All that glitters is not gold… that is why websites need an accessibility audit!  

on April 22, 2021 at 10:19am |Updated on February 2, 2024 at 11:16pm Lots of pound coins

I have just finished a website accessibility audit for a publicly-funded organisation in the UK. Their website had been launched last year and they had been asked to have an accessibility audit done.

This website accessibility audit was a substantial project!

It was an intensive project, my final audit ran to over 180 pages, consisting of over 28,000 words with a few diagrams thrown in. The site had been an amalgamation of 4 existing websites and was over 1,000 pages in total. I had been commissioned to evaluate the site overall and then provide a detailed audit of 20 pages which the clients felt best represented the site as a whole.

What are Website Accessibility Standards?

There are 3 levels of “standards” that a website can be measured against, commonly known as A, AA or AAA. However, such automated checking only accounts for about 20% of what may make a website accessible or not. The other 80% can be ascertained by manual checking and knowing in detail what elements a website needs to have to be truly accessible.

The UK Government has stipulated that all publicly-funded websites should attain the Accessibility Standard AA. We, as a company, have always striven to attain AAA because it makes sense to achieve maximum compliance rather than just the minimum. It was important that my audit was able to separate what needed attention under current Government guidelines from anything else that, whilst highly desirable, was not technically necessary.

The website accessibility audit testing begins well

I ran the pages through my usual set of metrics, so that it was possible to provide a definitive, accurate list of technical issues that should be resolved. What interested me for more, however, was to find out how the website performed to someone with a screen reader or any other accessibility need. That is what the 80% is all about.

The website performed very well against all the automated metrics, with no more than 1 or 2 errors on any of them. I always do these first, as it is usually a good barometer as to the general build quality and accessibility. I fully expected this site to have very few issues.

The manual checking for the website accessibility audit begins

Until I started looking more closely.

I went back to the client.

“You do not have a contact phone number on your home page, or any other page, or an email address, apart from on your contact page. Is there a reason for this? Do you prefer not to be contacted?”

It was a genuine question because some businesses prefer not to be contacted directly, especially those running large information or directory websites. This was not the case here though.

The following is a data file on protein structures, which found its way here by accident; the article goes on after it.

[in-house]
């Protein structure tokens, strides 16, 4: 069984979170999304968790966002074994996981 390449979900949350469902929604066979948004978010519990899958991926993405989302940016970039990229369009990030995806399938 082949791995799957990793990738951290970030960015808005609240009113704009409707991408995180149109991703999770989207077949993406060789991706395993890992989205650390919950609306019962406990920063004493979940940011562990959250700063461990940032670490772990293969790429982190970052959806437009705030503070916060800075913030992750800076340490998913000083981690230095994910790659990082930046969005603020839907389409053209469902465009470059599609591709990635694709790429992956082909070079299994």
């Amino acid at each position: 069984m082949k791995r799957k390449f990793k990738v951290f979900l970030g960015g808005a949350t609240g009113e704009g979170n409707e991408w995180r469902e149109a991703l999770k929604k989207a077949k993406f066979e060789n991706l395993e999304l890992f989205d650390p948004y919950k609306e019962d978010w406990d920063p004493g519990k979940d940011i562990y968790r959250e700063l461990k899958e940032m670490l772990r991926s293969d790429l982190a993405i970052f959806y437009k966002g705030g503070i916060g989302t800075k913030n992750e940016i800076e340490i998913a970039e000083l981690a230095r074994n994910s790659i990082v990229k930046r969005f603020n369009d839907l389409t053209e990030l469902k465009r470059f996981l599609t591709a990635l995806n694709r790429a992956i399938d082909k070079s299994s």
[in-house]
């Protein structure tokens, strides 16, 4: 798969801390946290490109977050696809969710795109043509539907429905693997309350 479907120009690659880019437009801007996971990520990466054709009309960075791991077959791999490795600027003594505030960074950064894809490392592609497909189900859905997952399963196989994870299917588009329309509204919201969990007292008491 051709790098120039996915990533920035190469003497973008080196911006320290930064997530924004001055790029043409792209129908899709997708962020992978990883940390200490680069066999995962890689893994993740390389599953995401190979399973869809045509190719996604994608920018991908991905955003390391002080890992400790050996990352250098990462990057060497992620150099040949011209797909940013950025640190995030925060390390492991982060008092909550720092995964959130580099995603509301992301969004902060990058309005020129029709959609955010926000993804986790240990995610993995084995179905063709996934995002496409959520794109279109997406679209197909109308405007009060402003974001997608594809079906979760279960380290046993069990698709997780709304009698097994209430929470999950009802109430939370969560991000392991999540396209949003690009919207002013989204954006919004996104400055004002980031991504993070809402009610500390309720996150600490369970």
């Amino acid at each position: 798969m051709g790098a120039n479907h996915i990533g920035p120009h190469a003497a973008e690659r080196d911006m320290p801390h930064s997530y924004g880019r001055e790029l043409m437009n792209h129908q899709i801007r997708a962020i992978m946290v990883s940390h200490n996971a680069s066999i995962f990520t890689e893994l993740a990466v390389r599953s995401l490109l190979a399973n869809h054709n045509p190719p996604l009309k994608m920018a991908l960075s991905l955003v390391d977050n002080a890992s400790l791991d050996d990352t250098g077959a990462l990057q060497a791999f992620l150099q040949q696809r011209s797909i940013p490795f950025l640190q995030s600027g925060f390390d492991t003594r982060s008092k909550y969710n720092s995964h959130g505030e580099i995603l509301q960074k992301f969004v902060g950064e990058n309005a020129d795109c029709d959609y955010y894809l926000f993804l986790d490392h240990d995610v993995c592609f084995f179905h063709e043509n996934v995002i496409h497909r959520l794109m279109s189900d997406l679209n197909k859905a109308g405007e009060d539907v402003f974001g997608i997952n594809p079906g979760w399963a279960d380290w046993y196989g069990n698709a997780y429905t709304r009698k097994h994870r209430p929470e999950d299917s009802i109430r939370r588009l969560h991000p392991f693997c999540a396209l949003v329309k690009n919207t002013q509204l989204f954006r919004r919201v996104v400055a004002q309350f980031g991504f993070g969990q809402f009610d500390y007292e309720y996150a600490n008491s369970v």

A lot of website accessibility options were not present

There was a big nasty cookie banner at the bottom of the page that would never have been seen by a visitor who used a screen magnifier.

If you used a screen reader, it was the opposite. You were taken straight to the cookie banner. If you attempted to navigate past it (which is the equivalent of everyone else just ignoring them), you got taken to a detailed explanation of their Cookie policy. If you did not explicitly accept or reject this policy and instead just wanted to navigate past it and get on with accessing the website, you were taken through the welcome message at the top of the page and then you were back into the Cookie Policy page, in some kind of nightmarish loop.

There were no buttons to allow you to change the Text Size or to change the Contrast. There was no Site Map. All these things can be done quite simply and yet the difference they can make to the experience of a visitor is huge.

I had not even started looking at Home Page yet. Still, not to worry, it passed most of the automated checks so obviously there was nothing wrong with it.

The clients were very keen on website accessibility

The clients themselves were lovely, they were not just performing a box-ticking exercise, they really wanted to make sure that the website was as accessible as possible. That is why I really enjoy working with them. The Agency that built the website did, I believe, everything they thought was needed to do to make the website accessible. Unfortunately they lacked the knowledge of what really needs to be done and the website is difficult in places for visitors with accessible requirements. I hope my audit will encourage them into adopting best practice in every website they build from now on, so that all future visitors to their websites will all have an inclusive experience.

If you would like to have a chat about having an Accessibility Audit on your own website, why not book yourself in for a free initial consultation? Please follow the link below:



Related posts